The question of the economical position of women in medieval Western Europe between 1000 and 1300 is one of debate among historians due to the transitional economic climate of the period, this period is also seen by some historians as a prelude to the late middle ages when women were excluded from work. At the beginning of the tenth century until the end of the fourteenth century, a wave of economic development spread through Western Europe and opportunities for women opened up in a vast number of trades and vocations, however at the end of 1300, women’s involvement in work and thus contribution to the economy was beginning to decline.
Due to the lack of education available to women, sources written by women on their lives are scarce; therefore judgements made are based on what can be deduced from sources written by men, leading to women being viewed as economically marginal throughout history. However, I will argue that throughout this period women, from the whole social spectrum, did contribute to the economy, although not in proportion to their percentage of the population, they did play a significant role in the developing economy of medieval cities.
The lives of noble women throughout the middle ages are well documented as they had access to education and many women indulged in writing literature such as Angela of Foligno 1248-1309 who lived in Italy and the Lais of Marie de France. Historians debate the extent to which noble women held power and their contribution, if any, to the economy. During this period, noble women were often placed in positions of great responsibility when their husbands went to war; as a result many wielded great economic power. Opitz argues that aristocratic women, although a lot of their power came through their husbands and marriage, they did have to a certain degree, financial independence. Evidence for this are ‘The power of the keys’ in medieval law, which gave noble women power over goods produced in the household and ability to enter into business dealings1.
In the later half of the tenth century, Western Europe experienced a trade revival and towns evolved into commercial centres throbbing with economic activity. This presented new opportunities to women and they became involved in a number of different trades such as brewing, tapestry making and silk spinning. The economy expanded and some historians see women played a vital role in this, Labarge argues that ‘the work of townswomen was essential for urban prosperity’2. Claudia Opitz argues that the exclusion of women from industry and production was a specific phenomenon of nineteenth century bourgeois society3.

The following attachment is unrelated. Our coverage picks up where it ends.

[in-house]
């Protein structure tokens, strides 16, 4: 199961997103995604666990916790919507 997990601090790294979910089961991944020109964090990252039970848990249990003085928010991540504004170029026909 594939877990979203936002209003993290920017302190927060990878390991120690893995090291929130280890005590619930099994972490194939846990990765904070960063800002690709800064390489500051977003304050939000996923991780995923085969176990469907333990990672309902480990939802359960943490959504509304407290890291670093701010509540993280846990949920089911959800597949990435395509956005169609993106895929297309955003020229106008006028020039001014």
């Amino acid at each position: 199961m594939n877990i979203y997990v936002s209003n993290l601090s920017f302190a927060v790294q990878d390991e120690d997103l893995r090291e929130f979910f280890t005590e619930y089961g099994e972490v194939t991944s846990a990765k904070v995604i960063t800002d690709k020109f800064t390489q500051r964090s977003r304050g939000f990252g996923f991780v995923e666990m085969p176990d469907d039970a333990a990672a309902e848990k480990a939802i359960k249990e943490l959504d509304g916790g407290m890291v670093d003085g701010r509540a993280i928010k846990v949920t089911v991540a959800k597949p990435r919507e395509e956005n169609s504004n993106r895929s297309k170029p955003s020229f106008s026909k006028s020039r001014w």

This view is exemplified in Paris, the 1292 records show women involved in 172 different trades4. In many of these areas production was carried out exclusively by women, only one male was recorded as being involved in the silk trade in 12925. However historians such as Labarge argue over the validity of the tax rolls as evidence for women involvement in work, as a woman could be recorded as being involved in a trade which was actually her husbands despite it being indicated it her surname6. Similar disputes arise over sources such as the records of trade guilds in England, women are recorded as being for example a blacksmith when it is in fact their husband’s trade and they are only involved in as far as the social activities of the guild7.
Paris, as one of the largest cities in Europe at the time, kept detailed records on the economy and therefore sources on this subject are ‘lumped together’, however they provide strong evidence for women’s involvement in the economy. The fact that women were taxed as individual people reflects their economic status in society as being equal to that of wage earning men. Women were very successful in their work shown in the 1292 tax role; 2238 women were hearths8 (that is the person responsible for the tax in a business or household). Women therefore made up 15% of the total number of hearths and shows them to be identified as responsible tax payers and economically independent.
The records also show successful women such as dame Isabeau, a cloth merchant from Tremblay and she had an assessment of 75 livres, in comparison to 150 livres9 which was the highest tax assessment figure held by a man. In total, women contributed 9% of all the taxes collected in 129210 which can not be considered marginal when one takes into account that women were earning two thirds of what men were earning, which is considerably less than men. Luxury trades were the area in which women thrived; this is demonstrated in the story of ‘La Fresne’ retold in the Lais of Marie de France.